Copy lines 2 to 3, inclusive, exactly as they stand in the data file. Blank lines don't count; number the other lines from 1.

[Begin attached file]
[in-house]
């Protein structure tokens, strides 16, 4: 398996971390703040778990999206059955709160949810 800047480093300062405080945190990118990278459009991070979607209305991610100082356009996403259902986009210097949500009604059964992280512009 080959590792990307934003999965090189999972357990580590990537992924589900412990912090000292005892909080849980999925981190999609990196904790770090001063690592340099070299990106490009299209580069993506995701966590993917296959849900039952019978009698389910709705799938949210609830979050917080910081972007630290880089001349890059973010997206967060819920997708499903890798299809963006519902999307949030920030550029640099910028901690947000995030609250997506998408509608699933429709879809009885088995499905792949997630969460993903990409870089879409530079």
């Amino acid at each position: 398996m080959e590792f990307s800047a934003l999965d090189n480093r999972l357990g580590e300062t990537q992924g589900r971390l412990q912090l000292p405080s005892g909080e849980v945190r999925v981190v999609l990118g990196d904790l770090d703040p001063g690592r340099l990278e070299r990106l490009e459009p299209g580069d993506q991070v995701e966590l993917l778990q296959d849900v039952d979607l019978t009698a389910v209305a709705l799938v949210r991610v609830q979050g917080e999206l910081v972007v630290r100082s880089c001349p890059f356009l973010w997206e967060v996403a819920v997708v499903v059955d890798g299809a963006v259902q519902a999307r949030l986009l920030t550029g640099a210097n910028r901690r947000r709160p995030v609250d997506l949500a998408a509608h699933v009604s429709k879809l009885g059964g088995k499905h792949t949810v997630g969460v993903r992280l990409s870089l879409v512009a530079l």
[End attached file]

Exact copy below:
């Protein structure tokens, strides 16, 4: 398996971390703040778990999206059955709160949810 800047480093300062405080945190990118990278459009991070979607209305991610100082356009996403259902986009210097949500009604059964992280512009 080959590792990307934003999965090189999972357990580590990537992924589900412990912090000292005892909080849980999925981190999609990196904790770090001063690592340099070299990106490009299209580069993506995701966590993917296959849900039952019978009698389910709705799938949210609830979050917080910081972007630290880089001349890059973010997206967060819920997708499903890798299809963006519902999307949030920030550029640099910028901690947000995030609250997506998408509608699933429709879809009885088995499905792949997630969460993903990409870089879409530079």
């Amino acid at each position: 398996m080959e590792f990307s800047a934003l999965d090189n480093r999972l357990g580590e300062t990537q992924g589900r971390l412990q912090l000292p405080s005892g909080e849980v945190r999925v981190v999609l990118g990196d904790l770090d703040p001063g690592r340099l990278e070299r990106l490009e459009p299209g580069d993506q991070v995701e966590l993917l778990q296959d849900v039952d979607l019978t009698a389910v209305a709705l799938v949210r991610v609830q979050g917080e999206l910081v972007v630290r100082s880089c001349p890059f356009l973010w997206e967060v996403a819920v997708v499903v059955d890798g299809a963006v259902q519902a999307r949030l986009l920030t550029g640099a210097n910028r901690r947000r709160p995030v609250d997506l949500a998408a509608h699933v009604s429709k879809l009885g059964g088995k499905h792949t949810v997630g969460v993903r992280l990409s870089l879409v512009a530079l």